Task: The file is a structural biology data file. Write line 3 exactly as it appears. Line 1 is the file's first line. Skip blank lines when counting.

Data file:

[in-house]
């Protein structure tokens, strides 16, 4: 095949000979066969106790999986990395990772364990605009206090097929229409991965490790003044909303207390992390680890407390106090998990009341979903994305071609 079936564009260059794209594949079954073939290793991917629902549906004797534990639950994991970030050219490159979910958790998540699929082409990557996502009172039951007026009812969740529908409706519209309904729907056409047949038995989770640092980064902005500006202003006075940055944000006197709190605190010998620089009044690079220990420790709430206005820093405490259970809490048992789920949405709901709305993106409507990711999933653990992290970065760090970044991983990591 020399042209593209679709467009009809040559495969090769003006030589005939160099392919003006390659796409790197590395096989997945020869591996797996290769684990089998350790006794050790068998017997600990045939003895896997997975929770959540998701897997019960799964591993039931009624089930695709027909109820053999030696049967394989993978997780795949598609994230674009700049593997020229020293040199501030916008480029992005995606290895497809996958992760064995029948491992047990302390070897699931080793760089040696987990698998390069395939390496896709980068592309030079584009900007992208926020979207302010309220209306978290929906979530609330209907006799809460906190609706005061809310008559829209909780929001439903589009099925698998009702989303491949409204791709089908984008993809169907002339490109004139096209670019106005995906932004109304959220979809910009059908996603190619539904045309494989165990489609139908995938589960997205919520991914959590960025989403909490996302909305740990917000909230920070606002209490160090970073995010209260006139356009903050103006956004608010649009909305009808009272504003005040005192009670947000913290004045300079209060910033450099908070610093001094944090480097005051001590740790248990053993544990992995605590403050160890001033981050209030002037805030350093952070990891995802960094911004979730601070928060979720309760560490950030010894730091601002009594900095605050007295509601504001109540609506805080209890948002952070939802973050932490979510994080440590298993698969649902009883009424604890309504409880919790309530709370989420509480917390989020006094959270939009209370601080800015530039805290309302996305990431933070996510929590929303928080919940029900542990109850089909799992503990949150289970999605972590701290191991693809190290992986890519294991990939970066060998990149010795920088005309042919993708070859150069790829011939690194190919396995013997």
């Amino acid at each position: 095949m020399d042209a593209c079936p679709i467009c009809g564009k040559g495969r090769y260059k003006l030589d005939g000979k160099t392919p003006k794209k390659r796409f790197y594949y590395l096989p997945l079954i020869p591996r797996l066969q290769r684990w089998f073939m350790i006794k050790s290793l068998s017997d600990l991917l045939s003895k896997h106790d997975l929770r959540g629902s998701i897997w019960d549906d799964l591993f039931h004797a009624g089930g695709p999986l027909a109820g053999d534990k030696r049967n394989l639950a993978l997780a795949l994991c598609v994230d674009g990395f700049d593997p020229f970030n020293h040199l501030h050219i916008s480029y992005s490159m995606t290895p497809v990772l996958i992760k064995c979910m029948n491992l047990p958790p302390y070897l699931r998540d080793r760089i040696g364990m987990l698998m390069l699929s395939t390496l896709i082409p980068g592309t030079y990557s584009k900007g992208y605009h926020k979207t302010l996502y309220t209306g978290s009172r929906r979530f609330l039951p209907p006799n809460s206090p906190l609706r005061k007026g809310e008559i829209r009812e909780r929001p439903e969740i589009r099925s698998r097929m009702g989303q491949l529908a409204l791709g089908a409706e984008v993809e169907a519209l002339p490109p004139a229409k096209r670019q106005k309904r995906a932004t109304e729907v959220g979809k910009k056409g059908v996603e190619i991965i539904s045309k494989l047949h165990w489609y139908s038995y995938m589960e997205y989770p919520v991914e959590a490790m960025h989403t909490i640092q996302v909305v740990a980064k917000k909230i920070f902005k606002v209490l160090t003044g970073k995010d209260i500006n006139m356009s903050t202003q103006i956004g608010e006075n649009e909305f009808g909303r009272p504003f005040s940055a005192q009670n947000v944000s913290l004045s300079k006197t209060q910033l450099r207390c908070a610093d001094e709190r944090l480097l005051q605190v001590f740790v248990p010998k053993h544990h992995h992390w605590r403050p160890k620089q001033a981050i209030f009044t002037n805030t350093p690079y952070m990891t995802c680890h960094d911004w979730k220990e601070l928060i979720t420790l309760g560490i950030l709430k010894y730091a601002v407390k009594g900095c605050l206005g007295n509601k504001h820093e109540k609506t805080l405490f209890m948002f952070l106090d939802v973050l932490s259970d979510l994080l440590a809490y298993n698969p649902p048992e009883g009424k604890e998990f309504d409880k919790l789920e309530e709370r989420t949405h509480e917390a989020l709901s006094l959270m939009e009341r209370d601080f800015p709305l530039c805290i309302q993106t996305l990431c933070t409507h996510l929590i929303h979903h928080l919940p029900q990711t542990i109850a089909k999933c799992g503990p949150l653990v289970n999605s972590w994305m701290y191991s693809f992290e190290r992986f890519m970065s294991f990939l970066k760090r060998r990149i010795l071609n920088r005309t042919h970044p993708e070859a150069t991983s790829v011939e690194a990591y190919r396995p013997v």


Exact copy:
């Amino acid at each position: 095949m020399d042209a593209c079936p679709i467009c009809g564009k040559g495969r090769y260059k003006l030589d005939g000979k160099t392919p003006k794209k390659r796409f790197y594949y590395l096989p997945l079954i020869p591996r797996l066969q290769r684990w089998f073939m350790i006794k050790s290793l068998s017997d600990l991917l045939s003895k896997h106790d997975l929770r959540g629902s998701i897997w019960d549906d799964l591993f039931h004797a009624g089930g695709p999986l027909a109820g053999d534990k030696r049967n394989l639950a993978l997780a795949l994991c598609v994230d674009g990395f700049d593997p020229f970030n020293h040199l501030h050219i916008s480029y992005s490159m995606t290895p497809v990772l996958i992760k064995c979910m029948n491992l047990p958790p302390y070897l699931r998540d080793r760089i040696g364990m987990l698998m390069l699929s395939t390496l896709i082409p980068g592309t030079y990557s584009k900007g992208y605009h926020k979207t302010l996502y309220t209306g978290s009172r929906r979530f609330l039951p209907p006799n809460s206090p906190l609706r005061k007026g809310e008559i829209r009812e909780r929001p439903e969740i589009r099925s698998r097929m009702g989303q491949l529908a409204l791709g089908a409706e984008v993809e169907a519209l002339p490109p004139a229409k096209r670019q106005k309904r995906a932004t109304e729907v959220g979809k910009k056409g059908v996603e190619i991965i539904s045309k494989l047949h165990w489609y139908s038995y995938m589960e997205y989770p919520v991914e959590a490790m960025h989403t909490i640092q996302v909305v740990a980064k917000k909230i920070f902005k606002v209490l160090t003044g970073k995010d209260i500006n006139m356009s903050t202003q103006i956004g608010e006075n649009e909305f009808g909303r009272p504003f005040s940055a005192q009670n947000v944000s913290l004045s300079k006197t209060q910033l450099r207390c908070a610093d001094e709190r944090l480097l005051q605190v001590f740790v248990p010998k053993h544990h992995h992390w605590r403050p160890k620089q001033a981050i209030f009044t002037n805030t350093p690079y952070m990891t995802c680890h960094d911004w979730k220990e601070l928060i979720t420790l309760g560490i950030l709430k010894y730091a601002v407390k009594g900095c605050l206005g007295n509601k504001h820093e109540k609506t805080l405490f209890m948002f952070l106090d939802v973050l932490s259970d979510l994080l440590a809490y298993n698969p649902p048992e009883g009424k604890e998990f309504d409880k919790l789920e309530e709370r989420t949405h509480e917390a989020l709901s006094l959270m939009e009341r209370d601080f800015p709305l530039c805290i309302q993106t996305l990431c933070t409507h996510l929590i929303h979903h928080l919940p029900q990711t542990i109850a089909k999933c799992g503990p949150l653990v289970n999605s972590w994305m701290y191991s693809f992290e190290r992986f890519m970065s294991f990939l970066k760090r060998r990149i010795l071609n920088r005309t042919h970044p993708e070859a150069t991983s790829v011939e690194a990591y190919r396995p013997v």